A Challenging Tribal Canoe Journey Strengthens Culture – Earthfix

The incoming tide breaks at Angie Mason’s shins and soaks her rolled jeans. She stands unfazed by the surf, waiting to welcome her son and daughter ashore on their tribe’s canoe. To Mason — of the Bella Bella First Nation — the splashing salt water is the least of her worries. Traveling from the remote central coast of British Columbia, the Bella Bella tribe paddled south for more than a month, logging 15 to 20 miles a day. The tribal canoe journey is an annual celebration that recognizes the cultural importance of canoe travel to indigenous people. This year’s journey was the Paddle to Quinault, with a final destination at the shores of the Quinault Indian Reservation on the Olympic Peninsula. Mason was one of thousands gathered to welcome 89 canoes there last week. Katie Campbell, Sarah Vaira and Ryan Hasert report.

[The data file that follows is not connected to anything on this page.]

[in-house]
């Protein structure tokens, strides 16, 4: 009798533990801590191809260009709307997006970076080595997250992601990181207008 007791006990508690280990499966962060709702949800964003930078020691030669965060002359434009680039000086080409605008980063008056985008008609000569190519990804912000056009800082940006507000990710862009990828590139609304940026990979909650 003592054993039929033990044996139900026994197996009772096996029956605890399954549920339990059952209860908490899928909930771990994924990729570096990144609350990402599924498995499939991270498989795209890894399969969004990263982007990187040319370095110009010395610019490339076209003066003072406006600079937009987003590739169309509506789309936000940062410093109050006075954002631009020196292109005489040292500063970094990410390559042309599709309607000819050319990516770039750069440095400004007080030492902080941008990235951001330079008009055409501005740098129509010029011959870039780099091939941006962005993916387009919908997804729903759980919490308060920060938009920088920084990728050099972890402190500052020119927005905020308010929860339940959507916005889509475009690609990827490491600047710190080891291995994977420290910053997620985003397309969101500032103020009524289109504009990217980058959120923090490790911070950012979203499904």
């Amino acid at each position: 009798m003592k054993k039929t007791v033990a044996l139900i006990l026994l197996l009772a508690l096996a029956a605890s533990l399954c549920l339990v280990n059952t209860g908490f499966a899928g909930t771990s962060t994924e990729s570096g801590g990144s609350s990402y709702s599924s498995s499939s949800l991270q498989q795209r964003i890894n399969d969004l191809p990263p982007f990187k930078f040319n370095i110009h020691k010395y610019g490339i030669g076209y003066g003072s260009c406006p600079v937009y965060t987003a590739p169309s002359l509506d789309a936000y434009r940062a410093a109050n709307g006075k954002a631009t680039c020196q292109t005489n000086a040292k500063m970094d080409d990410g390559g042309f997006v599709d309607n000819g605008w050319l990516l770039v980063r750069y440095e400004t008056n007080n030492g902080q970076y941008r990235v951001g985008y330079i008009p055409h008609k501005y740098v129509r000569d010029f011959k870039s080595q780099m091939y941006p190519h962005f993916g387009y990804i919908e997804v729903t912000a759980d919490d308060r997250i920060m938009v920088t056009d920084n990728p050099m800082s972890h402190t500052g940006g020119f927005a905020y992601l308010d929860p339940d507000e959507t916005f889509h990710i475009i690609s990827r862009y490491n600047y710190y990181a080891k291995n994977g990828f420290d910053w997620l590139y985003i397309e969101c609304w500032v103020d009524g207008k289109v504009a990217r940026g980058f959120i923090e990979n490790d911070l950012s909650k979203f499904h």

The challenge of the Canoe Journey | Paddle to Quinault – PDN

Safe journeys to our friends, who are headed to The Quinault Nation, down the coast. 

When pulling in a Northwest tribal canoe, the key is balance: each puller’s stroke must be made in unison, the pullers must support and trust each other. So what happens when the ocean literally turns you sideways, taking control of your movements? You paddle on anyway. This year’s Canoe Journey ends in Taholah on the Quinault Nation reservation, on the Pacific Coast of the Olympic Peninsula. For many, this will be the first time pulling in the challenging open ocean, unlike the relative calm of the protected inland waters of Puget Sound. Megan Stephanson reports.




Also see: Paddle journey canoes greeted at Fort Worden — next stop Jamestown Beach near Sequim today.


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